Stay-at-Home restrictions are easing and the beautiful Colorado summertime is blooming. You’re probably ready to head outside for some fresh air, and it's a great idea! Spending time outside is proven to boost both mental and physical health. And, getting away from the cycle of everyday life can help you reset from stressful situations and re-focus on the future. As Colorado begins to loosen restrictions from Covid-19, access to the wild places of Colorado is opening up. While the beauty of spending time in nature has never been so appealing, remember that responsible recreation is more important than ever. Before hitting the trail, check out these 9 tips to stay safe, responsible, and get the most out of your time in Colorado this summer.
9 Tips to Get the Most Out of Colorado Hiking This Summer
1. Check for Restrictions and Closures
You may still encounter restrictions or closures in Colorado, especially if you’re planning to camp out or backpack. Check with government websites and offices before you go to ensure your itinerary is good to go. For information on Rocky Mountain National Park, check out www.nps.gov. For information about hiking and camping in Colorado National Forests, look at www.fs.usda.gov.
2. Do Your Research
Once you know that the place you want to visit is open and ready, do your research about the area you’re visiting. Get any permits you need. Make sure you’re familiar with the trail systems, weather patterns, and any wildlife concerns. Check the weather and plan accordingly. In general, a good rule of thumb for Colorado hiking is to make sure that you’re off of any type of exposed ridge-line or peak before noon. Afternoon thunderstorms are common and dangerous. To calculate how long your hike should take you, use the following guidelines. Plan for 1 hour for every 1,000 feet of elevation you are gaining, and 1 hour for every 2 miles you are hiking. Make sure to budget time for snack breaks, lunch, and enjoying the scenery!
3. Pack the 10 Essentials
The 10 essentials are 10 items that you should have with you anytime you venture outside for the day. Having these items on hand will make sure you're prepared in case of an unexpected emergency, or if your hike takes longer than you expect. If you need a refresher, you can find a list of what the 10 Essentials are here.
4. Keep Your Group Small
In light of Covid-19, many areas are restricting groups of more than 10 people. Keep this in mind if you’re planning a group trip. If hiking in a group, be respectful of others on the trail and give those hiking faster room to pass.
5. Be Aware of Altitude
Here in Colorado, we are blessed with access to amazing peaks and pristine alpine lakes. Many of the gems of Colorado hiking are located at high elevation, and some are easy to access. It can be easy to gain a few thousand feet of elevation in a short time due to high altitude roads and trails. It’s important to be aware of what elevation you live at, and track how much you gain. Altitude sickness can affect anyone, regardless of their fitness level or previous experience at high elevations. Effects of altitude sickness can range from unpleasant to dangerous. The best way to make sure your hike doesn’t get cut short due to altitude sickness is to acclimate to elevation. This means to gain elevation gradually, sometimes over the course of a few days. If you do begin to experience signs of altitude sickness on your hike, it might be time to turn around.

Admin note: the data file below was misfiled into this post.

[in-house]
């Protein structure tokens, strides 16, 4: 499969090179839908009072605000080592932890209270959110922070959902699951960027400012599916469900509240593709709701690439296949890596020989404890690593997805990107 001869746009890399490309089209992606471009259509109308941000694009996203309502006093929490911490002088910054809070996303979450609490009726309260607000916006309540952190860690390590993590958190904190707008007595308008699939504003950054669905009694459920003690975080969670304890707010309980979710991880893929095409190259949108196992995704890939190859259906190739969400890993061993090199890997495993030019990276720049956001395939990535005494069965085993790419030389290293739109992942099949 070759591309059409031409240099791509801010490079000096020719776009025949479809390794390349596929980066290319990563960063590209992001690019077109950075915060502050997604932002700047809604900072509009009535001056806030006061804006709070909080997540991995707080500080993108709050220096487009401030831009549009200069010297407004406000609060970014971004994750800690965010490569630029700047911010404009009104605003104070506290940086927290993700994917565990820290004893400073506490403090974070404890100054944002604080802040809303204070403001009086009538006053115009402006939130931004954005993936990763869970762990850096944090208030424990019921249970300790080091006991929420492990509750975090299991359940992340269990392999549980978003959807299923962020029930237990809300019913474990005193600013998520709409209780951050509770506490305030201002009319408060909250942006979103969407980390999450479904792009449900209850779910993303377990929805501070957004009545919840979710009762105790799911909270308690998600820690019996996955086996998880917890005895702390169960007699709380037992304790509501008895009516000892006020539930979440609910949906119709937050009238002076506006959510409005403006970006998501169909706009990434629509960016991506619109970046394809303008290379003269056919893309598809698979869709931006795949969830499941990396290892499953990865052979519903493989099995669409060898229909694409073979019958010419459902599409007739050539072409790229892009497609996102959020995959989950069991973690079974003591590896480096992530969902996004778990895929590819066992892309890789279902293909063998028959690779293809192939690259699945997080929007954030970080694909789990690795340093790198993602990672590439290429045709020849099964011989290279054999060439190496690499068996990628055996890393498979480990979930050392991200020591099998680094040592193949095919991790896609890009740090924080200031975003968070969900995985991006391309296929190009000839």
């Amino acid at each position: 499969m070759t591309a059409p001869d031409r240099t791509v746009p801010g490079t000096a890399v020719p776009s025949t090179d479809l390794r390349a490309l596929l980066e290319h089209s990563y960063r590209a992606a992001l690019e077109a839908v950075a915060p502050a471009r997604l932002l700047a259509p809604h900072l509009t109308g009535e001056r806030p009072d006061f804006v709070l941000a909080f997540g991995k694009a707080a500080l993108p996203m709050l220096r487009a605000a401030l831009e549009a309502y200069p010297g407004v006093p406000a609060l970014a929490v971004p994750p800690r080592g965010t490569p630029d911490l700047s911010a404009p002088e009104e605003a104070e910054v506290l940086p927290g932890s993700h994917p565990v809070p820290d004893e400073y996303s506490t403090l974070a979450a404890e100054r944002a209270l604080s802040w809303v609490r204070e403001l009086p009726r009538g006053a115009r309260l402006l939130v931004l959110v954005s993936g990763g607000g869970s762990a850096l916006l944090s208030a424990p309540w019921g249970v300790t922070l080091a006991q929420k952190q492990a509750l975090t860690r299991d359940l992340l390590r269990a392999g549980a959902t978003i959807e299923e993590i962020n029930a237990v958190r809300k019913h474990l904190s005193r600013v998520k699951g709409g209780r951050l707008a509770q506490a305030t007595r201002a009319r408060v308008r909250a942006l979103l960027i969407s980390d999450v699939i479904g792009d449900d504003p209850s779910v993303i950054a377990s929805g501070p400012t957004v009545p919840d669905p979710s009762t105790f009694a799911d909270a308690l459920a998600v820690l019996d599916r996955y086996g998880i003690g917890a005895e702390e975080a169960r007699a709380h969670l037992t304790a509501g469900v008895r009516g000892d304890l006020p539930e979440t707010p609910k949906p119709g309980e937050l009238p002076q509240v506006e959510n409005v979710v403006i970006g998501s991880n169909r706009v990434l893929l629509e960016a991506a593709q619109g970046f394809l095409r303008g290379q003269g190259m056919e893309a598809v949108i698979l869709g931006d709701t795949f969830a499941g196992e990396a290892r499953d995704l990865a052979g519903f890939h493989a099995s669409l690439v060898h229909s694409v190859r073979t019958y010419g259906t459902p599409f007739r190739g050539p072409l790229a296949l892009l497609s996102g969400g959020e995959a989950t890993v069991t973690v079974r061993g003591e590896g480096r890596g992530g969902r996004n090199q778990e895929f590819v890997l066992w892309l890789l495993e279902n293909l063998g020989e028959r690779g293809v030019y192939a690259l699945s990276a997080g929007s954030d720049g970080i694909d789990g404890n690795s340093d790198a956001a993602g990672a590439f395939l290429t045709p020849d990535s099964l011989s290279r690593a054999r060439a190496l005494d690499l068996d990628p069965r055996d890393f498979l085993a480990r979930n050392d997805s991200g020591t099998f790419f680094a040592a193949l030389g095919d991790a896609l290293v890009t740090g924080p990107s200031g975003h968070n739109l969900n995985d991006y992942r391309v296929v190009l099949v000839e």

6. Respect Communities
Many of the towns that are gateways to Colorado’s best hiking are small and often do not have a large medical system. As a visitor, make sure you respect and protect these communities by following posted precautions. This could mean wearing a mask when in crowded areas, using hand sanitizer, and practicing physical distancing. Additionally, show respect by following Leave No Trace Principles. Some facilities and services that usually run may temporarily closed. You should be prepared to carry out your trash and be ready in case bathroom facilities are not open (toilet paper should ALWAYS be packed out).
7. Be Flexible
If you show up to a crowded trailhead, be prepared with a few other hikes that you can choose instead. Consider visiting popular trailheads outside of peak hours and times. Be patient with other visitors. Unexpected closures and changes in protocols may be frustrating, but if you’re willing to be flexible, you can still enjoy the beauty of Colorado hiking this summer!
8. Fuel Your Body
When you head out to the trailhead this summer, make sure you’ve got everything you need to fuel your body properly. Food and water are essential making sure your hike is enjoyable. Plan to bring around 1 liter of water for every 2 hours of hiking (and remember, too much is better than too little). When packing food, you’ll want healthy snacks and meals that provide a mix of protein and carbs. And don’t forget the salt- you’ll want a few salty snacks to replenish what you lose while sweating. Need some inspiration? Check out Gritty Gourmet to find trail-ready recipes for your next adventure.
9. Consider Joining a Guided Trip
If you’re visiting a new area, unsure of the current guidelines, or want a break from planning, consider joining a guided trip. Professional guides stay up-to-date on all protocols and closures and meet or exceed safety measures. Additionally, they have advanced training in wilderness medicine and are equipped to handle unexpected situations. To explore a day of Colorado hiking or climbing with an expert guide, check out trip offerings by ApexEx here.